Elder Dallin H. Oaks at the Annual Orange County Religion & Law Symposium
On February 4, 2011, over 800 attendees at the Annual Orange County Religion & the Law Symposium gave Elder Dallin H. Oaks a standing ovation at the conclusion of his landmark address on "Preserving Religious Freedom", given at Chapman University School of Law (to access the transcript of Elder Oaks' speech, click here). At the conclusion of the speech, John Eastman, the former Dean of Chapman, said that "Elder Oaks' address was one of the three most significant events ever held at the Law School" - the other two being the respective visits of Supreme Court Justices Antonin Scalia and Clarence Thomas.
Yet, the speech was only one component of Elder Oaks' historic visit. Immediately afterwards, Elder Oaks went into a radio studio where he was interviewed live on the nationally syndicated Hugh Hewitt radio talk show for two hours. This was a remarkable opportunity for a nationwide audience to hear from a member of the Quorum of the Twelve Apostles. Elder Oaks not only responded to Hugh Hewitt's varied questions about religious freedom, the LDS Church and BYU, but Elder Oaks also spontaneously answered live questions posed by listeners calling in from all over the country. Having clearly enjoyed the interview, Hugh Hewitt remarked that Elder Oaks was a "pretty towering intellect to probe for a couple of hours!"
Significantly, the genesis for these events was the result of years of efforts by the members of the Orange County Chapter of the J. Reuben Clark Law Society to cultivate and grow the Annual Orange County Religion & the Law Symposium within the Orange County legal community. The very first Symposium was sponsored by the JRCLS back in 2005. Chapman University School of Law agreed to host the location for the event, and was so impressed with the outcome that Chapman then agreed to continue hosting the Symposiums annually for as long as the JRCLS wished to hold them. The Orange County Symposiums have now been held each year from 2005 to the present, and have always offered continuing legal education credits.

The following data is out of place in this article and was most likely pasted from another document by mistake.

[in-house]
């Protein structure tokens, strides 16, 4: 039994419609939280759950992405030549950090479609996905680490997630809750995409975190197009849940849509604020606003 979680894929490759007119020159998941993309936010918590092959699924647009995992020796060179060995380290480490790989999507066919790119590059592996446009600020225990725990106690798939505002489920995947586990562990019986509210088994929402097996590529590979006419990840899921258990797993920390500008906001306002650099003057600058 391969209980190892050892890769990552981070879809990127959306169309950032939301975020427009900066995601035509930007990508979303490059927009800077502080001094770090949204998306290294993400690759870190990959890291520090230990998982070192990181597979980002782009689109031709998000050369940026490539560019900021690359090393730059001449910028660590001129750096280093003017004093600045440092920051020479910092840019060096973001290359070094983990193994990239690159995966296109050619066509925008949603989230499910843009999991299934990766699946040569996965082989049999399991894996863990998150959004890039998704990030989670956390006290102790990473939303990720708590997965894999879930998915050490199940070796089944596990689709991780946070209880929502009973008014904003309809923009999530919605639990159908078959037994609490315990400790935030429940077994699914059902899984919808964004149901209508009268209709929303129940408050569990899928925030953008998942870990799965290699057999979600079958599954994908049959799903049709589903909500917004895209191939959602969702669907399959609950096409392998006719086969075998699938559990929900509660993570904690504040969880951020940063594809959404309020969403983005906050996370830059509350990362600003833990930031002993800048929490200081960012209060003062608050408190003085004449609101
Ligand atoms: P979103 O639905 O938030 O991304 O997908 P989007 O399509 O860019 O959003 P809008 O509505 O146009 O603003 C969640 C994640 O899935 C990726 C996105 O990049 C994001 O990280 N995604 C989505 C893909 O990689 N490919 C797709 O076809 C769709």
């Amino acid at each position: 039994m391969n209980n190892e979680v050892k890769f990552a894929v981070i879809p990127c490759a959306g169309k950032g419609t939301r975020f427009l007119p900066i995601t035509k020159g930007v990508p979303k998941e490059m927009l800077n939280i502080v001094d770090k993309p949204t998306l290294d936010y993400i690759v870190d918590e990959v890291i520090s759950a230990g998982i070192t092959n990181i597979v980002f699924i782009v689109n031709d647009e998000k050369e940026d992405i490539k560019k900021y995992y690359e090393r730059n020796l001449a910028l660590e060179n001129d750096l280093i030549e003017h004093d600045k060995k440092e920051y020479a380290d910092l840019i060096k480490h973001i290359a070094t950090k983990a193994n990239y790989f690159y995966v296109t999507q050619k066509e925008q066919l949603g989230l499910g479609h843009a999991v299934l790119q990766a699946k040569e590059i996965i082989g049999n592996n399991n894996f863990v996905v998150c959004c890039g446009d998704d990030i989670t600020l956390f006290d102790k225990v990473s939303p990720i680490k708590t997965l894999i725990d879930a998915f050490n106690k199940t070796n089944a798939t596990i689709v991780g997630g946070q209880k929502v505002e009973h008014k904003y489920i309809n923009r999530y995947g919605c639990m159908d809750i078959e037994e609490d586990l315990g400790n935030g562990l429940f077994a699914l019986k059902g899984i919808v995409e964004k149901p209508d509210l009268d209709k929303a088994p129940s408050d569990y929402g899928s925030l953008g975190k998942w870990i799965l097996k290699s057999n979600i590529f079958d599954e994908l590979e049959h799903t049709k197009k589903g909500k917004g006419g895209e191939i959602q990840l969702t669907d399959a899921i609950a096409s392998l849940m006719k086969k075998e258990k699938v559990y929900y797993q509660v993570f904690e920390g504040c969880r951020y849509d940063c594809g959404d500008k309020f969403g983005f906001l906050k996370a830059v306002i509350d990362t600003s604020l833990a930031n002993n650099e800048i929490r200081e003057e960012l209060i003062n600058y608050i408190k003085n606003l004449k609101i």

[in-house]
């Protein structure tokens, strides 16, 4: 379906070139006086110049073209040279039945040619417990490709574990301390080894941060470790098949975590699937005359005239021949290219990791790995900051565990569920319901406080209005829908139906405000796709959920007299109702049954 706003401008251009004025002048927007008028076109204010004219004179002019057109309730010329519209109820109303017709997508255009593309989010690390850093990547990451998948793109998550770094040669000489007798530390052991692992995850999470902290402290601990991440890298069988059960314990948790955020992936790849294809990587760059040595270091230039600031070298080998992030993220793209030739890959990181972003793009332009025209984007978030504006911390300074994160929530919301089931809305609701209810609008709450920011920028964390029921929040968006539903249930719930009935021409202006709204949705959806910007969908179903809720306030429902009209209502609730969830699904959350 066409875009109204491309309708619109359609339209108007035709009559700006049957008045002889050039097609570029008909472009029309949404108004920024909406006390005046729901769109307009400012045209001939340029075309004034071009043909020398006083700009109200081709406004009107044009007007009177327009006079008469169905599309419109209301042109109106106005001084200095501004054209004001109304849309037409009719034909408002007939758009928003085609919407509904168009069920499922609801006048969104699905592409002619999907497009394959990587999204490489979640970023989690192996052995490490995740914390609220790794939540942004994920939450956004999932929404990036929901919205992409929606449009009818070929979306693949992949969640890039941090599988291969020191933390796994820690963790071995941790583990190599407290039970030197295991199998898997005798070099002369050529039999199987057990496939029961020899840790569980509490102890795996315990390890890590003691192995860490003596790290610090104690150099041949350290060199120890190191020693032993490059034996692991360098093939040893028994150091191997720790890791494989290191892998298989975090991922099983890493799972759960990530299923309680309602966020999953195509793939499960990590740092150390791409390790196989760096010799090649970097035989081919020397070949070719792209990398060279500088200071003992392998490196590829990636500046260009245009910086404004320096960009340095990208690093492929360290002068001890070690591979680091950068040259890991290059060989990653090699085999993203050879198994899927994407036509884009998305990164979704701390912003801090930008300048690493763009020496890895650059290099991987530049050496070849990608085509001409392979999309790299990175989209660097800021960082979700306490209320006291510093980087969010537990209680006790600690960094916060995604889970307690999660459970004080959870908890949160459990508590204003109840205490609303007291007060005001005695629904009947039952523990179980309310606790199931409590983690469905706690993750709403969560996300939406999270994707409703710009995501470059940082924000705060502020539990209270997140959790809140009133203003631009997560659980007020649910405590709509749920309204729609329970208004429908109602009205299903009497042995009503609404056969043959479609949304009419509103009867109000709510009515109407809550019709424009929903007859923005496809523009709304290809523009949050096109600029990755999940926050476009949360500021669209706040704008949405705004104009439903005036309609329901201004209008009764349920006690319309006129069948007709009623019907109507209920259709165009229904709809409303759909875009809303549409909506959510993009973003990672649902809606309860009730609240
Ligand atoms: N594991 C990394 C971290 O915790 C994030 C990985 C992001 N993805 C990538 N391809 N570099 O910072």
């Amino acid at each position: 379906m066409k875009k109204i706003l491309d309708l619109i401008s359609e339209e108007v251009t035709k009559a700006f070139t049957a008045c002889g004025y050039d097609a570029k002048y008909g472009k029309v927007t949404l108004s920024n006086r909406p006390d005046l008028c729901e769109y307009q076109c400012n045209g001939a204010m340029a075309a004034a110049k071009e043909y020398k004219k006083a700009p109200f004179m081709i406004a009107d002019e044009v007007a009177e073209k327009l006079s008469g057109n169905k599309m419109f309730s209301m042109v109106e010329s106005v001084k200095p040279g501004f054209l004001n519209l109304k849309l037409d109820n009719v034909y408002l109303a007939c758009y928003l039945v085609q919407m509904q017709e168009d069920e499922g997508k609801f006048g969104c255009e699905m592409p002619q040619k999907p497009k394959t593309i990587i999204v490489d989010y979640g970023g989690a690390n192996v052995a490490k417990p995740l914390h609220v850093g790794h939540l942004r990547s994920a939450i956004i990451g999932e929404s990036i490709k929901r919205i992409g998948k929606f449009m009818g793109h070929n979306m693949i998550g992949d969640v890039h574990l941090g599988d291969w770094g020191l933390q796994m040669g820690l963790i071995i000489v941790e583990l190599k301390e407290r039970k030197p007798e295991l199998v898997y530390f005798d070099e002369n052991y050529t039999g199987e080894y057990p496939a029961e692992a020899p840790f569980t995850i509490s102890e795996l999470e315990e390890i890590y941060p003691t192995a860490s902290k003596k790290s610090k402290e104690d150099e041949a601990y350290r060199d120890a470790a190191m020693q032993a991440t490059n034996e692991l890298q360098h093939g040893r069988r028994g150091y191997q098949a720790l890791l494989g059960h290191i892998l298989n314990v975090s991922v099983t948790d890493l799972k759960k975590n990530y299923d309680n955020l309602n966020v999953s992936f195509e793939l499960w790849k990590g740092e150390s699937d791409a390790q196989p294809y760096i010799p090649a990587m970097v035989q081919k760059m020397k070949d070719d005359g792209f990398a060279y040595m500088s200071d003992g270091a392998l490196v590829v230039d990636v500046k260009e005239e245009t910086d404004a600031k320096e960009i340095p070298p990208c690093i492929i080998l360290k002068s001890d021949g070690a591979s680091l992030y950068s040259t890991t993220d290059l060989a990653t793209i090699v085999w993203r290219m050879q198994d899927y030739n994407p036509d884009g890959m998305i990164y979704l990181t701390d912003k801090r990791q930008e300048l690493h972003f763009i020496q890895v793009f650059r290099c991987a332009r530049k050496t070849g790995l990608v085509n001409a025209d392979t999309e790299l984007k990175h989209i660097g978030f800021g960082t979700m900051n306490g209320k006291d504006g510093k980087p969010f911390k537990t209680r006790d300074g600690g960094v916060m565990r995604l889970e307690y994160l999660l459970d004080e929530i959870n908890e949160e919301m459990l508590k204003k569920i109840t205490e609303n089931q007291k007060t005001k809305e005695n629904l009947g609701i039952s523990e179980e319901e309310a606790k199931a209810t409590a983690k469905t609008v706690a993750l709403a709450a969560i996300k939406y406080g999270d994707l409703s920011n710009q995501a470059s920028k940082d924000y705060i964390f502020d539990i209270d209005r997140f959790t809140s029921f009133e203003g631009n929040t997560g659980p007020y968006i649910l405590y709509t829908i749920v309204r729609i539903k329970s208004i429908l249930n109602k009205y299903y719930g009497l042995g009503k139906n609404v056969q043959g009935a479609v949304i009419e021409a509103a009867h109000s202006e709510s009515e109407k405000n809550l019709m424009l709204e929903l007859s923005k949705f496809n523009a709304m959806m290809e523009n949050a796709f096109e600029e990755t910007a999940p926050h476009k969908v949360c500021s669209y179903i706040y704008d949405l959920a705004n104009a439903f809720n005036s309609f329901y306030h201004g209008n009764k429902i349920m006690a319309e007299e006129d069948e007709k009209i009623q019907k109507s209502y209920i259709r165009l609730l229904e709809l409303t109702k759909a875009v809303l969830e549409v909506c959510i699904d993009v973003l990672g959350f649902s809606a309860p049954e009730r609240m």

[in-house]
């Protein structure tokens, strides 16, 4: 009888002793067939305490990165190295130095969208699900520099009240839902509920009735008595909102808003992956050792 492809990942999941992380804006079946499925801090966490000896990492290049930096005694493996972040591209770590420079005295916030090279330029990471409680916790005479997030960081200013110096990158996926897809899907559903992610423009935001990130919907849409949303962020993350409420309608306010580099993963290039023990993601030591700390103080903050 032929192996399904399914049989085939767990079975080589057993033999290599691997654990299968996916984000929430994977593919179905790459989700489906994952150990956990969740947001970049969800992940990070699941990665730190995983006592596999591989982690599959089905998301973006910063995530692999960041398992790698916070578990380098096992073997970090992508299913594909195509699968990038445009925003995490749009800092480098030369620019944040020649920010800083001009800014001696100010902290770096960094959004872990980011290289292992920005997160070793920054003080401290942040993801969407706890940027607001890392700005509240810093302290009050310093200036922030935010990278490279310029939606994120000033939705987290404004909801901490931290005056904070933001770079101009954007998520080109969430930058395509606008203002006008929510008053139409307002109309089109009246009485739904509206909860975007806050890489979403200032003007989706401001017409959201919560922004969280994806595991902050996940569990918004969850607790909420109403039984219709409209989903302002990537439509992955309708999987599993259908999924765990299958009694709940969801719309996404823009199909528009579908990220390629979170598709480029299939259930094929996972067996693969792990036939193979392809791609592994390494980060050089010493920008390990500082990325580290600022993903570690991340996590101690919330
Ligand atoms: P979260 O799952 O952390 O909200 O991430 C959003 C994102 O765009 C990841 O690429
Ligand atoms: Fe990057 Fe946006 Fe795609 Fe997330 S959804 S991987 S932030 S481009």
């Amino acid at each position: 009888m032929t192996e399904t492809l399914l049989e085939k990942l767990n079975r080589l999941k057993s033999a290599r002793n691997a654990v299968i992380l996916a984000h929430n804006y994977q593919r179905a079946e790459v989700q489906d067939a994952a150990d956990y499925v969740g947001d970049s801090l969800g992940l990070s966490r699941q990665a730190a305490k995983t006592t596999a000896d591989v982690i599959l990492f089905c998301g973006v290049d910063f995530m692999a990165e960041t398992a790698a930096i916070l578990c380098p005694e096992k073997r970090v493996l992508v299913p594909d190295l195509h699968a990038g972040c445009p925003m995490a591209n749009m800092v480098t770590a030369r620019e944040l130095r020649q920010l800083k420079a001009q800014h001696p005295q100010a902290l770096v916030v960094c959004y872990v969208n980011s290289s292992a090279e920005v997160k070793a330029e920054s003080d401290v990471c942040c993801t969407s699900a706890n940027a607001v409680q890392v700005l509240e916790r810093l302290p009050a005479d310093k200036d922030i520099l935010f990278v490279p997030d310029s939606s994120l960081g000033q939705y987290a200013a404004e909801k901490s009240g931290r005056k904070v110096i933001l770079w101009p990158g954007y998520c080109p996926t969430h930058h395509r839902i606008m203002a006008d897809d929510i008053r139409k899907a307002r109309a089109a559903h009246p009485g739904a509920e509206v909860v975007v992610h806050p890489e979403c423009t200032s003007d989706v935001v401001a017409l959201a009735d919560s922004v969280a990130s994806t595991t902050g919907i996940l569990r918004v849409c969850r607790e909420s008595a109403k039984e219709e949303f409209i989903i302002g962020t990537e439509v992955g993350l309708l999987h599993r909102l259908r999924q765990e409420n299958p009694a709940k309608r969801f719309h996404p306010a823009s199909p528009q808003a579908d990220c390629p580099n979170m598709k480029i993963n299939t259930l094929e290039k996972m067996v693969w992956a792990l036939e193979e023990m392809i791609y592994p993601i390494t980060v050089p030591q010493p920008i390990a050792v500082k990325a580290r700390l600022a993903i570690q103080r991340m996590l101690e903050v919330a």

Much of the success of the Symposiums has derived from the wide variety of co-sponsors who have willingly become involved with the programs. Over the years, the Orange County JRCLS has approached many law schools, religiously affiliated bar association groups, and other organizations of interest in order to form a consortium committed to hosting an annual forum where academic topics concerning religious liberty could be openly discussed and debated. In 2011, the co-sponsors of the Symposium included not only Chapman University School of Law, but also Pepperdine University School of Law, the University of California-Irvine School of Law, Western State University College of Law, and Whittier Law School. Additional co-sponsors included the Christian Legal Society of Los Angeles, the Orange County Jewish Bar Association, and the Orange County Lawyers Chapter of the Federalist Society.
Jeff Shields, a former JRCLS Chapter Chair who has been in charge of each of the Annual Symposiums, strongly urges other JRCLS Chapters to organize similar events in order to create interfaith bridges among the legal community. According to Shields, "The key to obtaining support and co-sponsorship is to point out that these are not "Mormon" programs, but, rather, unique opportunities for lawyers, judges and academics to gather together and discuss important and timely topics relating to religious liberty. Generally speaking, people of all faiths have far more in common on these subjects than differences." The Orange County Chapter would be more than willing to assist any other JRCLS Chapter contemplating putting on similar programs, and can be contacted through Jeff Shields at firstname.lastname@example.org.
Posted: April 01, 2011